- the power under which the warrant will be issued
- whether the application is for a warrant authorising entry and search on more than one occasion, in which case the applicant should also set out:
- the grounds on which the applicant applies for such a warrant
- whether they are seeking an unlimited number of entries, or, (if not), the maximum number of entries required
- the articles or persons to be sought, so far as is practicable
The application should also provide information about the following:
- The offence committed and the investigation.
- The suspect(s) and their previous offending history, including where they have no previous criminal convictions or cautions. If suspects are known, they should be named in the application. See R (Van der Pijl) v Kingston Crown Court .
- The person who controls the premises and any other occupants, including any children or vulnerable adults.
- Information that both supports and undermines the application, for example this could include background information about the suspect thay may support a non-criminal explanation for the material sought. See R (on the application of Golfrate Property Management Ltd) v Southwark Crown Court  EWHC 840 (Admin).
- The premises to be searched. If the warrant applies to multiple premises, this includes the person who is in control or occupation of the premises, as well as any premises that can be specified. Set out why it is necessary to search all the premises controlled or occupied, and why it is not practicable to specify all or any of the individual premises. Failure to correctly identify the premises may result in an unwarranted invasion of privacy (Williams v Summerfield  2 QB 512). The address must be verified, even if the information is from someone purporting to be the occupier of premises. In Keegan v UK  44 EHRR 33 although the suspect provided the address, it was incorrect.
- Why it is believed that the material sought will be found on those premises.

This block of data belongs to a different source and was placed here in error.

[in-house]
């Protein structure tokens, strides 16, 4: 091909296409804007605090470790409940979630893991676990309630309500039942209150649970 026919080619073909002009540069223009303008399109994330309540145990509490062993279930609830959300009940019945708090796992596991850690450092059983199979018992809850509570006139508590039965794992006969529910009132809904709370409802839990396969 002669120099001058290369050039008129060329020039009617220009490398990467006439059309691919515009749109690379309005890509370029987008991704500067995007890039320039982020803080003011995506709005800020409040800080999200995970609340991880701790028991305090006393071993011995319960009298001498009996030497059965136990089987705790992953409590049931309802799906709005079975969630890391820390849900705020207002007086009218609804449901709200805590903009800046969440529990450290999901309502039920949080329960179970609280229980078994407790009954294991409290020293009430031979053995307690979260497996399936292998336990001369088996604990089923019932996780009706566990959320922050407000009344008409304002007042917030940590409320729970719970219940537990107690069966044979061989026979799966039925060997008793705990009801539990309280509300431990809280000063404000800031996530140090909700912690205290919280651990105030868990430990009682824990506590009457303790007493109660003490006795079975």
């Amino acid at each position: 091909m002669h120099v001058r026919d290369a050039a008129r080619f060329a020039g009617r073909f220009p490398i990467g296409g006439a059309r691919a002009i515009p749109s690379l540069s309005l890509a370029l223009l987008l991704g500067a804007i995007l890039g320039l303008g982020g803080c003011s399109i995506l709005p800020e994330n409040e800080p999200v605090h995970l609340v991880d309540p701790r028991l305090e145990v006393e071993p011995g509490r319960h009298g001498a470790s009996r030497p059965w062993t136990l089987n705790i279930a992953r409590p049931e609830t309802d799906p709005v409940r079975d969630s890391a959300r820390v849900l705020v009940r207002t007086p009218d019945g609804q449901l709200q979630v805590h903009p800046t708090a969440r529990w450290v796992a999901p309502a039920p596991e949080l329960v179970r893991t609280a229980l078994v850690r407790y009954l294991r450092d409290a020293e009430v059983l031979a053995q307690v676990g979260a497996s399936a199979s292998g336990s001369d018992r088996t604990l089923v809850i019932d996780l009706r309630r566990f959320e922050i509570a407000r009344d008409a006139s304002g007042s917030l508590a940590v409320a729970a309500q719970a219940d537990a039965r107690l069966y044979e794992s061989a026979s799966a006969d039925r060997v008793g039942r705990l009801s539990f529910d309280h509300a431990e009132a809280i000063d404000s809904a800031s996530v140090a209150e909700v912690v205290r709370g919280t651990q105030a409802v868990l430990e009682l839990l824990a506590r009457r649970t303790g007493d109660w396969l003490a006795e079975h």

- The item(s) being sought. Avoid catch-all phrases such as, computers, shoes, clothing or any other documentation. As detailed in section 3a of the warrant application ‘Articles or person(s) sought. Identify what, or who, you are looking for, in as much detail as practicable. Explain how those things, or people, meet the criteria for the issue of a search warrant prescribed by the main search power’.
- What parties to the search, for example, the searchers and the occupier(s) or controller(s) of the premises will need to know, and any action they may need to take.
See also Legally privileged material.
Relevant evidence and Intelligence
The application must set out all relevant evidence and intelligence that supports the warrant application.
- Avoid jargon, acronyms and wording such as ‘it is believed’ or ‘it is suspected’.
- Officers should try to anticipate questions that a magistrate may ask and address these in the application.
If the application is based on sensitive intelligence, sufficient detail must be provided for the magistrate to assess its credibility. This may include:
- the amount of intelligence
- its age and currency
- its intelligence grading with a supporting explanation
Reasonable steps should be taken to check that the information is accurate, recent and not provided maliciously. The identity of an informant need not be disclosed, but the officer should be prepared to answer questions about the accuracy of previous information or intelligence they have provided, as well as any related matters.
Disclosure of warrant application
Following execution of a warrant, information contained within a warrant application can be disclosed. See Commissioner of Police for the Metropolis v Bangs  EWHC 546 (Admin).
Officers should ensure that sensitive information is placed on a separate sensitive schedule. Magistrates will read the sensitive information but they cannot make a record of the information or retain it. The Magistrate may sign and date documents to confirm they have seen it. These should be retained by a force intelligence department.
A supervisor with experience of warrant applications and hearings should review and authorise all applications. They should make sure that the application form is completed correctly and includes all relevant material that both supports and undermines the application. It is important to make sure that the applicant has included this information. Supervisors should also consider any potential questions that the magistrate may raise and whether these have been addressed.